• Connect with us on Linkedin

farc banner4

Once again the possibility of ending nearly 50 years of civil conflict is being dangled before Colombia. While the vast majority of the Colombian public want to see peace, for themselves and especially for their children, the enemies of the peace negotiations appear to be strong, and the risks inherent in the peace process are high.


Gavilan

Roberto Vargas Gutierrez, alias “Gavilan,” has transformed himself from Maoist guerrilla to

Linkedin
Google +

paramilitary fighter to top leader of the Urabeños.  He has turned himself in to authorities twice, only to return to criminal life, each time a little higher up in the underworld.

Gavilan began his criminal career with the leftist rebel group the Popular Liberation Army (EPL). He demobilized in 1991, but took up arms again in the mid-1990s joining up with newly formed paramilitaries in the Uraba region. His name first came to the attention of police in 1995 when he was identified as leading a group of 100 fighters under the command of paramilitary warlord Salvatore Mancuso in San Pedro de Uraba.

Gavilan went on to join the Mineros Bloc of the United Self-Defense Forces of Colombia (AUC), a force of some 2,800 fighters led by Ramiro “Cuco” Vanoy that operated principally in the Bajo Cauca area bordering Cordoba province in the north.

In January 2005, Gavilan demobilized during the Santa Fe de Ralito negotiations in Cordoba. However, some six months later the Usuga brothers, Juan de Dios, alias “Giovanni,” and Dario, alias “Otoniel,” former EPL and AUC colleagues, invited him to join them in the Urabeños

Since 2005, Gavilan has risen to become one of the top commanders of the Urabeños, controlling their operations in the key province of Cordoba. He is thought to have been instrumental in recruiting leading members of the rival Paisas gang to join the Urabeños, including Rafael Alvarez Piñeda, alias "Chepe," and German Bustos Alarcon, alias "El Puma.” Both were also former members of the AUC's Mineros Bloc.

The US Treasury Department added Gavilan to their list of Specially Designated Narcotics Traffickers in March 2010. The Colombian government is currently offering a reward of 1 billion Colombian pesos (over $500,000) for information leading to his arrest.

Resources

“Treasury Designates Key Associates of Colombian Drug Lord Daniel Rendon Herrera as Narcotics Traffickers,” US Treasury Department, March 18, 2012

“Quien es alias Gavilan?” Caracol Radio, January 14, 2011

“Mancuso Sigue Guardandose Secretos,” Verdad Abierta, June 26, 2012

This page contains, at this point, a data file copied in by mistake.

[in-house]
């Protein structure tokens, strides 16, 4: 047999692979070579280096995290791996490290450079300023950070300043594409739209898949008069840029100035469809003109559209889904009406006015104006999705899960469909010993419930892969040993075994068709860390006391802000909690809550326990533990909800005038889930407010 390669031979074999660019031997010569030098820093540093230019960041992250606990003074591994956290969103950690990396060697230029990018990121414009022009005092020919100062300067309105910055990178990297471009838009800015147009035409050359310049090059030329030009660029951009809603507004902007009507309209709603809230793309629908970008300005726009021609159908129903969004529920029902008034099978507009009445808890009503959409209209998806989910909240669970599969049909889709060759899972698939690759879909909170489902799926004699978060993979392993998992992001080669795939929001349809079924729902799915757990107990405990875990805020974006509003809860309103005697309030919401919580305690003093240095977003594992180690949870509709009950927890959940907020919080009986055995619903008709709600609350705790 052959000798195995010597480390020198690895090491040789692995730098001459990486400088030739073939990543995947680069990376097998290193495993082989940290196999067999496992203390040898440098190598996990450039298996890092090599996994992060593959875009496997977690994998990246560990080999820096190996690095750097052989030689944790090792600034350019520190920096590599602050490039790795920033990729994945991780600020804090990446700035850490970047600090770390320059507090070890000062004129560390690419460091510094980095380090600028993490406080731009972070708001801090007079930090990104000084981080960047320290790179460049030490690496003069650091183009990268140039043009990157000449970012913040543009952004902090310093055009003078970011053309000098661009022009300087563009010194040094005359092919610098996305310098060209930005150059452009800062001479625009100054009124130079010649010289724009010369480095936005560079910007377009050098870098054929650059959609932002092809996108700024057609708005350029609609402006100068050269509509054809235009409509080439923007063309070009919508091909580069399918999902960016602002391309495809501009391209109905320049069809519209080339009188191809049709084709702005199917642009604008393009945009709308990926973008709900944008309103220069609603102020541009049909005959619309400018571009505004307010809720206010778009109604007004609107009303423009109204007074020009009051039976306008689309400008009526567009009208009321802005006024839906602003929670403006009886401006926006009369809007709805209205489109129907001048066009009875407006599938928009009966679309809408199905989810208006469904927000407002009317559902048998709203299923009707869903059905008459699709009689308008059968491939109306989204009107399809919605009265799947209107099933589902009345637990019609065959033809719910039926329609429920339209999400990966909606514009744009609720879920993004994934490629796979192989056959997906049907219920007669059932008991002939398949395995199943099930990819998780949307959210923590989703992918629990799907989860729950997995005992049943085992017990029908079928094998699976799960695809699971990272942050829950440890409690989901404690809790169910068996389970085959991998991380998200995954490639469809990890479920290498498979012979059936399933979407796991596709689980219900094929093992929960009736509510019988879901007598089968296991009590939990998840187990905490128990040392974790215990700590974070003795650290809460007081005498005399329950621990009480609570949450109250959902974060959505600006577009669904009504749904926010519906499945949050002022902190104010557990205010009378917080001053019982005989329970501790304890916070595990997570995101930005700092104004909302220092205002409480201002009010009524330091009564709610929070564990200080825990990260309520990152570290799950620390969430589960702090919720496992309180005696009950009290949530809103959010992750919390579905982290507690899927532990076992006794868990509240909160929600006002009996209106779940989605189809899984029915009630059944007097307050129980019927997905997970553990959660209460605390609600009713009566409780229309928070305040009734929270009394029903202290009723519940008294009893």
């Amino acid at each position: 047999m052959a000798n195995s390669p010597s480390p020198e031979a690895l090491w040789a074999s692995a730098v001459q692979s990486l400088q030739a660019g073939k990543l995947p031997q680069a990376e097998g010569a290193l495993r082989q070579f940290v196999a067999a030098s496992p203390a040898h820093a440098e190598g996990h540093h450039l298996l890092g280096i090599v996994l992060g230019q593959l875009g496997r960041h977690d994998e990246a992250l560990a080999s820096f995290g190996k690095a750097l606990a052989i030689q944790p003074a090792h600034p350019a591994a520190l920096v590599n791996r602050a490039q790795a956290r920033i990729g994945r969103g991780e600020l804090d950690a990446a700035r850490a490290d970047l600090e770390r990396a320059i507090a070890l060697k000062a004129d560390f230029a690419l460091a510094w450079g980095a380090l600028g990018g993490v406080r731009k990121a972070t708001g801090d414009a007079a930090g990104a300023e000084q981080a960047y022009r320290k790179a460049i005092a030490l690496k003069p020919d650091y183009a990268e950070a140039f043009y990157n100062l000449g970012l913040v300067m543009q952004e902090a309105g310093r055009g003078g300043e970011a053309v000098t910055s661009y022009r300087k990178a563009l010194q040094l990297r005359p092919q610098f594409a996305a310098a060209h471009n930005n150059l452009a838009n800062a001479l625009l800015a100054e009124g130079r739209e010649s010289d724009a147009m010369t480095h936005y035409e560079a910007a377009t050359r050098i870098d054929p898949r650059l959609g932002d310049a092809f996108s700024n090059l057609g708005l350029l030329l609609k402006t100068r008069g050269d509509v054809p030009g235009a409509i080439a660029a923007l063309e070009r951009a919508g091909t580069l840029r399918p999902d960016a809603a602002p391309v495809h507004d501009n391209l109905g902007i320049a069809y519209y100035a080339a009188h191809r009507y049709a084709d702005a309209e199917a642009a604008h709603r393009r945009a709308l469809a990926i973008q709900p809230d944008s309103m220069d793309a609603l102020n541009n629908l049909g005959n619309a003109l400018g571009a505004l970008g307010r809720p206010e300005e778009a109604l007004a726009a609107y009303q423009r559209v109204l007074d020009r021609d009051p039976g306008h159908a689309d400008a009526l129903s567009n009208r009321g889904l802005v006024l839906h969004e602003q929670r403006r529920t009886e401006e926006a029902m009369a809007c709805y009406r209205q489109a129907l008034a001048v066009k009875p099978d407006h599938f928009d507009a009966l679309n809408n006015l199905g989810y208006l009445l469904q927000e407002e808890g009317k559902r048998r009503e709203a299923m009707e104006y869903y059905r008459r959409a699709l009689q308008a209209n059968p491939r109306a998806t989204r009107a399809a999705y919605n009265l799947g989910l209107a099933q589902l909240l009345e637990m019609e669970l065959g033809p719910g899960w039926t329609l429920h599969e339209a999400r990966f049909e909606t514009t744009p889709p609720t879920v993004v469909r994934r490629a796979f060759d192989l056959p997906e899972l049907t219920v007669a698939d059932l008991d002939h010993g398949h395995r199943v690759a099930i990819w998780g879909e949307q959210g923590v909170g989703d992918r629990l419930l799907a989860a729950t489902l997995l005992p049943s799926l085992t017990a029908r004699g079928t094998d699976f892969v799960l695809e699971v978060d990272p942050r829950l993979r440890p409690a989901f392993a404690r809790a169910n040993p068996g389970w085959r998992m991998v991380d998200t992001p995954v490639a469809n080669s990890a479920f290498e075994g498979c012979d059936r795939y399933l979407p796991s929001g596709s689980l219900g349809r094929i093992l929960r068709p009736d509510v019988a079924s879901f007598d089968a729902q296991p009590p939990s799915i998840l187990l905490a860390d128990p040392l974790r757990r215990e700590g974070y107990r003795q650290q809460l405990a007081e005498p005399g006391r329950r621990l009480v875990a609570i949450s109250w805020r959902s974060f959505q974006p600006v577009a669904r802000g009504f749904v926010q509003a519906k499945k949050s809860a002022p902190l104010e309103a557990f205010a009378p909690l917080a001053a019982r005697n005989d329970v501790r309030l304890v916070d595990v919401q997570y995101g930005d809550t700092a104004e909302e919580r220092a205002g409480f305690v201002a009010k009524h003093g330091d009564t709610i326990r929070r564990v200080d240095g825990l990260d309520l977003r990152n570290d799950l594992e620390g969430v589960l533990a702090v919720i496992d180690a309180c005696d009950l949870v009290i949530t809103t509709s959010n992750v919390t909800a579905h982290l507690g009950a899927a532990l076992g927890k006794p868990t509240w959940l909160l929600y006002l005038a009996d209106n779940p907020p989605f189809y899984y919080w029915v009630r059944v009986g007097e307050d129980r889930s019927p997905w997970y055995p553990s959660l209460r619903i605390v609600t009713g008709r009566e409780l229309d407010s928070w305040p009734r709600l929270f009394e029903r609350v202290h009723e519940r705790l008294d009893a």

Linkedin
Google +

---

What are your thoughts? Click here to send InSight Crime your comments.

We also encourage readers to copy and distribute our work for non-commercial purposes, provided that it is attributed to InSight Crime in the byline, with a link to the original at both the top and bottom of the article. Check the Creative Commons website for more details of how to share our work, and please send us an email if you use an article.

InSight Crime Search

The Complete Organized Crime Database on the Americas

InSight Crime Social

facebooktwittergooglelinkedin

Country Page - Colombia

ColombiaCountry Profile
Colombia
See latest news and analysis of Colombia, its biggest criminal groups and most notorious kingpins.
Go to Page ...

Most Read

2 Divergent Views on El Salvador Gang Truce, 1 Sad Conclusion

2 Divergent Views on El Salvador Gang Truce, 1 Sad Conclusion

Two wildly divergent views of what is happening with the truce between El Salvador's two foremost gangs converge in one important way: they both paint a bleak picture for the near future of the fragile...

Read more

Uncertainty Swirls Around Mexico Vigilantes Disarmament 'Agreement'

Uncertainty Swirls Around Mexico Vigilantes Disarmament 'Agreement'

A vigilante leader in Mexico's Michoacan state has promised the groups will disarm by May 10, but details about what their agreement with the government entails are hazy, and it remains to be seen whether...

Read more

Ecuador Car Theft Rings Fuel Billion Dollar Transnational Trade

Ecuador Car Theft Rings Fuel Billion Dollar Transnational Trade

In 2013, Ecuador lost around $22 million and over 7,000 vehicles to car theft, a lucrative international trade that connects street level thieves to transnational organized crime groups.

Read more